Someone will try to hack a new technology as soon as it is used extensively. The same is true with artificial intelligence, particularly generative AI. Google created a “red team” in response to this issue around a year and a half ago to investigate potential hacking strategies for targeting AI systems in particular.
The head of Google Red Teams, Daniel Fabian, said there isn’t much threat information accessible for genuine adversaries looking to target machine learning systems in an interview with The Register. The main weaknesses in the existing AI systems have already been identified by his team.
According to Google’s red team leader, adversarial attacks, data poisoning, prompt injection, and backdoor assaults are among of the greatest dangers to machine learning (ML) systems. These machine learning (ML) systems, such as ChatGPT, Google Bard, and Bing AI, are all based on sizable language models.
The phrase “tactics, techniques, and procedures” (TTPs) is a frequent name for these attacks. Google’s AI Red team recently conducted a study that revealed the most prevalent TTPs that attackers employ to target AI systems.
1. Negative AI system assaults
One type of adversarial assault is writing inputs with the specific intent of tricking a machine learning model. In a result, the model generates erroneous results or results that it wouldn’t generate under other circumstances, such in situations when the model may have been specifically instructed to avoid certain outcomes.
According to Google’s AI Red Team report, “The impact of an attacker successfully generating adversarial examples can range from negligible to critical, and depends entirely on the use case of the AI classifier.”
2. AI that poisons data
A common way that attackers may attack machine learning systems, according to Fabian, is through data poisoning, which entails interfering with the model’s training data to thwart its ability to learn.
Fabian says that “Data poisoning has become more and more interesting.” “Anyone, even attackers, is allowed to publish stuff online and propagate their harmful information. Therefore, it is our responsibility as the defense to learn how to recognize information that may have been corrupted in some way.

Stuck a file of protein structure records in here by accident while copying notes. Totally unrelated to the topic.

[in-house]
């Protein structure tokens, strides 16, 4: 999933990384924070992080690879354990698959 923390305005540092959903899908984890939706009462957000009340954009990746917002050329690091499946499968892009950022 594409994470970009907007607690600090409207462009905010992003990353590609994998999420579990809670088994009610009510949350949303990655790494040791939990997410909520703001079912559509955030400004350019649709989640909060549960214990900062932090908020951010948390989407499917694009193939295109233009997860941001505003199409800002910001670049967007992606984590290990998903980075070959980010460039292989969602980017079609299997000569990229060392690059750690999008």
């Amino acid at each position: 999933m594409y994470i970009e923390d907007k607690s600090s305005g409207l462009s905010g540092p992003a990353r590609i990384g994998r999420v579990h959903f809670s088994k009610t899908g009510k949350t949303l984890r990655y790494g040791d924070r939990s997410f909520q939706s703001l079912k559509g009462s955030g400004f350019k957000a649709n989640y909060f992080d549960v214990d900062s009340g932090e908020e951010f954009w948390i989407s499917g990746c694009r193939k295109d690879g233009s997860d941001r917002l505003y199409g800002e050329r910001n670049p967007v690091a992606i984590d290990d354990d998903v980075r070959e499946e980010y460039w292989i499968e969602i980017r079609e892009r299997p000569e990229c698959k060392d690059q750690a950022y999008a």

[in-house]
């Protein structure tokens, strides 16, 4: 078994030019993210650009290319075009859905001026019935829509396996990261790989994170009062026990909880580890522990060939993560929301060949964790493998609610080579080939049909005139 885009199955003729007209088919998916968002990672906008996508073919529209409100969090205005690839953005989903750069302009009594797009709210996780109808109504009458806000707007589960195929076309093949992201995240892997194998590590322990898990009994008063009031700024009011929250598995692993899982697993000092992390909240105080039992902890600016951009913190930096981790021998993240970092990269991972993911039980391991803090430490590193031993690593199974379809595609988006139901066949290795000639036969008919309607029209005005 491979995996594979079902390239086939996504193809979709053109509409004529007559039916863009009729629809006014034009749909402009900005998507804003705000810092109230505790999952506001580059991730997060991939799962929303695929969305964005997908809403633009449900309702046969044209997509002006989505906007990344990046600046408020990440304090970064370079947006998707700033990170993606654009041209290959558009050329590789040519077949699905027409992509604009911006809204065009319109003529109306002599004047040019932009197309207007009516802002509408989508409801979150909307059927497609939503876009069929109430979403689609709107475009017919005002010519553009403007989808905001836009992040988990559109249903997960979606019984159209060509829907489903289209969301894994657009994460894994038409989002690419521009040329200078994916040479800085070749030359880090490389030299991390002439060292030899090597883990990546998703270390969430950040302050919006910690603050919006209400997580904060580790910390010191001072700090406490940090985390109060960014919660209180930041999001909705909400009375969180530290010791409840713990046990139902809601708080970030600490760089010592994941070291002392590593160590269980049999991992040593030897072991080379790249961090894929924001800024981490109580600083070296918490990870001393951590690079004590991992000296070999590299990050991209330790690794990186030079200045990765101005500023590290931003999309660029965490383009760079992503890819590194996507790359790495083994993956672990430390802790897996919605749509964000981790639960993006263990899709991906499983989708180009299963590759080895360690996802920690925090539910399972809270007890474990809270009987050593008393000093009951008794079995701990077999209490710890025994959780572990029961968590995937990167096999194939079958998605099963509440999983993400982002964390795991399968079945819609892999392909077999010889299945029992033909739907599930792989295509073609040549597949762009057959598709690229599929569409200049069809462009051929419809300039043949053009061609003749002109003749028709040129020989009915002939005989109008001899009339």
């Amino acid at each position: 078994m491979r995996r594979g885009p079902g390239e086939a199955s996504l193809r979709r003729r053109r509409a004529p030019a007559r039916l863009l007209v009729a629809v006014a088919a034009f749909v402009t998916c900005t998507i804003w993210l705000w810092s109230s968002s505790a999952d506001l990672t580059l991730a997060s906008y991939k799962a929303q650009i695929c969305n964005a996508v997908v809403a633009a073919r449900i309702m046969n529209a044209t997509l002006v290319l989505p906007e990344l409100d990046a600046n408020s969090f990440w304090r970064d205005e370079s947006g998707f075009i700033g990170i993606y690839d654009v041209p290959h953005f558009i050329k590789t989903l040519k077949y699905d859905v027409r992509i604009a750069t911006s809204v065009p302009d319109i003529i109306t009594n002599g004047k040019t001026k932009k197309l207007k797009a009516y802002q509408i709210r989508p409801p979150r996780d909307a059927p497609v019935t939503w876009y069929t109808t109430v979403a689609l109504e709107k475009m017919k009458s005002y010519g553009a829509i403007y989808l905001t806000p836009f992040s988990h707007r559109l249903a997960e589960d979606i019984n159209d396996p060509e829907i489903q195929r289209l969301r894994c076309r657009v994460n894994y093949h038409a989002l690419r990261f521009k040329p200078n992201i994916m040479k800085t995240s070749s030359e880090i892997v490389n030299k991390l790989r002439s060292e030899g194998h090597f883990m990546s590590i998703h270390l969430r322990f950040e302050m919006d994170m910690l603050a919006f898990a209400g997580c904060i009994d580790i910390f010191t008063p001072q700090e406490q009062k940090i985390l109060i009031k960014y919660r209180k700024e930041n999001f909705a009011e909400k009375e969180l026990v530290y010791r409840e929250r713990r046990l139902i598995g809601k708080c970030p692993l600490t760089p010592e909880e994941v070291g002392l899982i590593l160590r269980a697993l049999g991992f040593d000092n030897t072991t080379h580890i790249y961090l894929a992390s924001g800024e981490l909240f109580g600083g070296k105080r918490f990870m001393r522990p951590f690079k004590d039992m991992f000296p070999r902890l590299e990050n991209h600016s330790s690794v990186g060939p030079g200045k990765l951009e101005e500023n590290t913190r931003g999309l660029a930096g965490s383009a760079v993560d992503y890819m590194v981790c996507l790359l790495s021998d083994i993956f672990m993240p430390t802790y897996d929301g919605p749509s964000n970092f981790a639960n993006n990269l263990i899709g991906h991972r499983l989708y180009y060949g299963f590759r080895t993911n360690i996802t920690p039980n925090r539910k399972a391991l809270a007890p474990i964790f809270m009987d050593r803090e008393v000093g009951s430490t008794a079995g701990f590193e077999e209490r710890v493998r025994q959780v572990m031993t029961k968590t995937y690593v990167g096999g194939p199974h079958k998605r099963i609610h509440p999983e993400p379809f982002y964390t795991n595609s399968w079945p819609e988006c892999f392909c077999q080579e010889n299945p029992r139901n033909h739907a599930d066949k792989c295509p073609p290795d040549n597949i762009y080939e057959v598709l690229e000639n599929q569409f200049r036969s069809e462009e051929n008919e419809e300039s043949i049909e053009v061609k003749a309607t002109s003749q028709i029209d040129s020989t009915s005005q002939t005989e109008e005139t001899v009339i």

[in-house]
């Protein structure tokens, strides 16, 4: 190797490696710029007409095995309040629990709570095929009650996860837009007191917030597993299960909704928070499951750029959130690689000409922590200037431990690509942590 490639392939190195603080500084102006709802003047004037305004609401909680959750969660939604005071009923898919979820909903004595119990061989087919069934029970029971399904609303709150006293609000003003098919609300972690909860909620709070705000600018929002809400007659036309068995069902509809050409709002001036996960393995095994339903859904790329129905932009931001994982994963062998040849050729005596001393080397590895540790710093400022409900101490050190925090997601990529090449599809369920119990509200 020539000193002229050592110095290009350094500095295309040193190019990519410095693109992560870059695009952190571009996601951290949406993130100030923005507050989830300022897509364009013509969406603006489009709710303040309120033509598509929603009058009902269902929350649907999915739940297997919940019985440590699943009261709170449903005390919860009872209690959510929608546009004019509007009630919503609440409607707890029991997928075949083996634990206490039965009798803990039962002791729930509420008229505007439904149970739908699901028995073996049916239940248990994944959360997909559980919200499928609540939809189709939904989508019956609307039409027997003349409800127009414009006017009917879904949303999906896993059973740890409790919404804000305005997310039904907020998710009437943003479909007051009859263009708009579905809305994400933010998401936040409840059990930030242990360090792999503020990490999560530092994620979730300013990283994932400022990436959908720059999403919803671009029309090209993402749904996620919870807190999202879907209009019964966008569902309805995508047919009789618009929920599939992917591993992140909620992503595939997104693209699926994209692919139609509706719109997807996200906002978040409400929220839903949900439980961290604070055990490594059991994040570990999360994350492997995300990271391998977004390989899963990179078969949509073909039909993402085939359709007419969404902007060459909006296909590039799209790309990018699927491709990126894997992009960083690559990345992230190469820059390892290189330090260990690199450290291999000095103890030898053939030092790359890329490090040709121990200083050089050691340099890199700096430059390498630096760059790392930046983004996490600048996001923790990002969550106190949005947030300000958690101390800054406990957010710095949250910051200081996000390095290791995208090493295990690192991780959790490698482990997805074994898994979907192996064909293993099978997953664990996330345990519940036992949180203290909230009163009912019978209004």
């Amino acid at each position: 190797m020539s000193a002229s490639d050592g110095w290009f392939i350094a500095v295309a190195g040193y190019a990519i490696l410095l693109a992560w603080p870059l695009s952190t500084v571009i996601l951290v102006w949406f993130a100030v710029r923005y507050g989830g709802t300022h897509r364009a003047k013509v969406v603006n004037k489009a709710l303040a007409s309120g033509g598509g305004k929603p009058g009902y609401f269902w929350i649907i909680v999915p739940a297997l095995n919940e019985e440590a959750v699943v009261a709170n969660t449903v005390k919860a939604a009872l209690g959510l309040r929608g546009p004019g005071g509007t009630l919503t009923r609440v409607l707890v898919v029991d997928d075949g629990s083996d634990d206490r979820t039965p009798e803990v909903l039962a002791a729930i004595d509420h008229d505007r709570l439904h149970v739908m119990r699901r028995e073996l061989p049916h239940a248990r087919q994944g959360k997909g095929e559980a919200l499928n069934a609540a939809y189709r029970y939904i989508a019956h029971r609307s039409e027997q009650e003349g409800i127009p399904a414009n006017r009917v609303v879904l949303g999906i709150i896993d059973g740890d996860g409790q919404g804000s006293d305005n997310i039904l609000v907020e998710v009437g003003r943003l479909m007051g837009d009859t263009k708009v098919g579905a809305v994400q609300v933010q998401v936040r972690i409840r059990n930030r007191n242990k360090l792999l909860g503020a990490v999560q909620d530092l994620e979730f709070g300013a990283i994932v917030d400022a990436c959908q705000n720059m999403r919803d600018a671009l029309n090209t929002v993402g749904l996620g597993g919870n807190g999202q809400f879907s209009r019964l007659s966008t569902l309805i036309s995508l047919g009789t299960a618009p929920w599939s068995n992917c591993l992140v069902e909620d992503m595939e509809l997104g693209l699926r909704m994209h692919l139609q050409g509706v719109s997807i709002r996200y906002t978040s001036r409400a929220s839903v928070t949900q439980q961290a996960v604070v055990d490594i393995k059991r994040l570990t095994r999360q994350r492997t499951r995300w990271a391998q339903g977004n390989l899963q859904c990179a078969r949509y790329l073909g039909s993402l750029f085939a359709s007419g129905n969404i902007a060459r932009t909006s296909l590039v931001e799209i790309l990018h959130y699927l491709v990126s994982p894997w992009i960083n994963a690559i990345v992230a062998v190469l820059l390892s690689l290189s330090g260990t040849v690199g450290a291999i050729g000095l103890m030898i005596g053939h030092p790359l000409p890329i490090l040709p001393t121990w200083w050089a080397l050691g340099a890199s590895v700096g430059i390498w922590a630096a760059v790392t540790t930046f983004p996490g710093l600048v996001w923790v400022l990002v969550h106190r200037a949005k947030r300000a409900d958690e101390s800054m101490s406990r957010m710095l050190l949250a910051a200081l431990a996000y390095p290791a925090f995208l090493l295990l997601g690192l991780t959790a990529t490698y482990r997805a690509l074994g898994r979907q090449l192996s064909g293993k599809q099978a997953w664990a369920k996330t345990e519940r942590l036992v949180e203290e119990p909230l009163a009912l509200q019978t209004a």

In order to bias the model’s behavior and outcomes, these “data poisoning” assaults entail intentionally injecting incorrect, misleading, or changed data into the training dataset. This may be demonstrated by purposely misidentifying faces in a facial recognition dataset by incorrectly labeling images from the collection.
Securing the data supply chain is one method to prevent data poisoning in AI systems, according to Google’s AI Red Team report.
3. Quick injection assaults
An AI system may be attacked by a user using rapid injection assaults to change the output of a model. Even if the model has been specifically trained to address these dangers, the output may still come up with unexpected, unfair, erroneous, and insulting responses.
Since the majority of AI organizations seek to create models that provide reliable and impartial information, it is essential to protect the model from users who have negative intents. This can require restricting the input to the model and carefully considering what input consumers can provide.
4. AI model backdoor attacks
Backdoor assaults on AI systems are one of the deadliest kind of assault and might go unnoticed for a very long time. A hacker might use backdoor assaults to steal data, bury code in the model, and disrupt model output.
“On the one hand, the attacks are very ML-specific, and they require a lot of machine learning subject matter expertise to be able to modify the model’s weights to put a backdoor into a model or to do specific fine-tuning to integrate a backdoor,” continued Fabian.
By installing and utilizing a backdoor, a covert access point that skips traditional authentication, the model may be used to carry out various attacks. In contrast, Fabian noted, “the defenses against those are very much traditional security best practices like having controls against bad insiders and locking down access.” Attackers may be able to target AI systems by stealing and transferring training data.
The rise of any new breakthrough in the constantly changing world of technology attracts prospective hackers’ interest. Artificial intelligence, especially generative AI, is subject to this fact. The initiative taken by Google in creating a special “red team” emphasizes the attention needed to foresee and thwart future assaults on AI systems.
Google’s red team, led by Daniel Fabian, has discovered significant flaws in existing AI systems, including as adversarial attacks, data poisoning, quick injection, and backdoor attacks.
In order to protect the integrity of AI technologies, their study highlights the necessity of defending against various strategies, techniques, and processes. This is done by highlighting the need for strong security measures and ongoing monitoring.